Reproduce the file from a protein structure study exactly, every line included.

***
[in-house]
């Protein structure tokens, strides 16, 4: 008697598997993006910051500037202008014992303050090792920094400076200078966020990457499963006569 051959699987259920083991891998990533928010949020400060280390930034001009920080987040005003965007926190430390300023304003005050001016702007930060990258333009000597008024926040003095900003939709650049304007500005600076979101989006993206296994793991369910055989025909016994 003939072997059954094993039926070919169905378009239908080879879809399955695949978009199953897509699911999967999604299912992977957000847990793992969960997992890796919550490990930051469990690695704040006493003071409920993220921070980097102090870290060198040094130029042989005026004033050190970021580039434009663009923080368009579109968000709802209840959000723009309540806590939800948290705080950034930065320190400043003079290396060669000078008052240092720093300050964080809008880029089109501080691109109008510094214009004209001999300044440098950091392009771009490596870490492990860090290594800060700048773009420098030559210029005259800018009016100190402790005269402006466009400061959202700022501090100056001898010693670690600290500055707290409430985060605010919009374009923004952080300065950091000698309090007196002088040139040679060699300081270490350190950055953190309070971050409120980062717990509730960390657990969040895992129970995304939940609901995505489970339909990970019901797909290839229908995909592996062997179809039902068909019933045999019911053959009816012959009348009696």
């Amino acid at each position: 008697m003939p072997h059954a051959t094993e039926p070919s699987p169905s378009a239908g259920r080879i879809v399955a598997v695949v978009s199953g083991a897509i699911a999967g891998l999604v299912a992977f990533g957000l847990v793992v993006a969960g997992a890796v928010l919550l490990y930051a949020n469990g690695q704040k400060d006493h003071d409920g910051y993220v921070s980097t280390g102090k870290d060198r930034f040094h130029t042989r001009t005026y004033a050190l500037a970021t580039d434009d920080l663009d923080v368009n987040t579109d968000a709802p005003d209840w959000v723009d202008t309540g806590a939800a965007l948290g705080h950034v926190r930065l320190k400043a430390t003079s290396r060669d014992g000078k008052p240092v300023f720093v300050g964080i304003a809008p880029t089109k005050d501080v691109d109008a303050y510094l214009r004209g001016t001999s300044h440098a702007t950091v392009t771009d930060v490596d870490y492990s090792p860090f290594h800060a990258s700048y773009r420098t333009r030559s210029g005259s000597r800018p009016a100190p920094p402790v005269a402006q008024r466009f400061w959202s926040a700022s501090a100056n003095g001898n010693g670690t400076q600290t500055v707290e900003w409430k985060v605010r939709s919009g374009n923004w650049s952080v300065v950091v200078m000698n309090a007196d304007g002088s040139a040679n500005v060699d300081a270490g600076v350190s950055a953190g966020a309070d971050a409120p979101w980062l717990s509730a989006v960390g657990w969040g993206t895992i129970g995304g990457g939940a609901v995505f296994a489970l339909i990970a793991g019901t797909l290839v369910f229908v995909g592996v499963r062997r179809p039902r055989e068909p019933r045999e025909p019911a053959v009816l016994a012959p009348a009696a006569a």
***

[in-house]
């Protein structure tokens, strides 16, 4: 008697598997993006910051500037202008014992303050090792920094400076200078966020990457499963006569 051959699987259920083991891998990533928010949020400060280390930034001009920080987040005003965007926190430390300023304003005050001016702007930060990258333009000597008024926040003095900003939709650049304007500005600076979101989006993206296994793991369910055989025909016994 003939072997059954094993039926070919169905378009239908080879879809399955695949978009199953897509699911999967999604299912992977957000847990793992969960997992890796919550490990930051469990690695704040006493003071409920993220921070980097102090870290060198040094130029042989005026004033050190970021580039434009663009923080368009579109968000709802209840959000723009309540806590939800948290705080950034930065320190400043003079290396060669000078008052240092720093300050964080809008880029089109501080691109109008510094214009004209001999300044440098950091392009771009490596870490492990860090290594800060700048773009420098030559210029005259800018009016100190402790005269402006466009400061959202700022501090100056001898010693670690600290500055707290409430985060605010919009374009923004952080300065950091000698309090007196002088040139040679060699300081270490350190950055953190309070971050409120980062717990509730960390657990969040895992129970995304939940609901995505489970339909990970019901797909290839229908995909592996062997179809039902068909019933045999019911053959009816012959009348009696």
């Amino acid at each position: 008697m003939p072997h059954a051959t094993e039926p070919s699987p169905s378009a239908g259920r080879i879809v399955a598997v695949v978009s199953g083991a897509i699911a999967g891998l999604v299912a992977f990533g957000l847990v793992v993006a969960g997992a890796v928010l919550l490990y930051a949020n469990g690695q704040k400060d006493h003071d409920g910051y993220v921070s980097t280390g102090k870290d060198r930034f040094h130029t042989r001009t005026y004033a050190l500037a970021t580039d434009d920080l663009d923080v368009n987040t579109d968000a709802p005003d209840w959000v723009d202008t309540g806590a939800a965007l948290g705080h950034v926190r930065l320190k400043a430390t003079s290396r060669d014992g000078k008052p240092v300023f720093v300050g964080i304003a809008p880029t089109k005050d501080v691109d109008a303050y510094l214009r004209g001016t001999s300044h440098a702007t950091v392009t771009d930060v490596d870490y492990s090792p860090f290594h800060a990258s700048y773009r420098t333009r030559s210029g005259s000597r800018p009016a100190p920094p402790v005269a402006q008024r466009f400061w959202s926040a700022s501090a100056n003095g001898n010693g670690t400076q600290t500055v707290e900003w409430k985060v605010r939709s919009g374009n923004w650049s952080v300065v950091v200078m000698n309090a007196d304007g002088s040139a040679n500005v060699d300081a270490g600076v350190s950055a953190g966020a309070d971050a409120p979101w980062l717990s509730a989006v960390g657990w969040g993206t895992i129970g995304g990457g939940a609901v995505f296994a489970l339909i990970a793991g019901t797909l290839v369910f229908v995909g592996v499963r062997r179809p039902r055989e068909p019933r045999e025909p019911a053959v009816l016994a012959p009348a009696a006569a």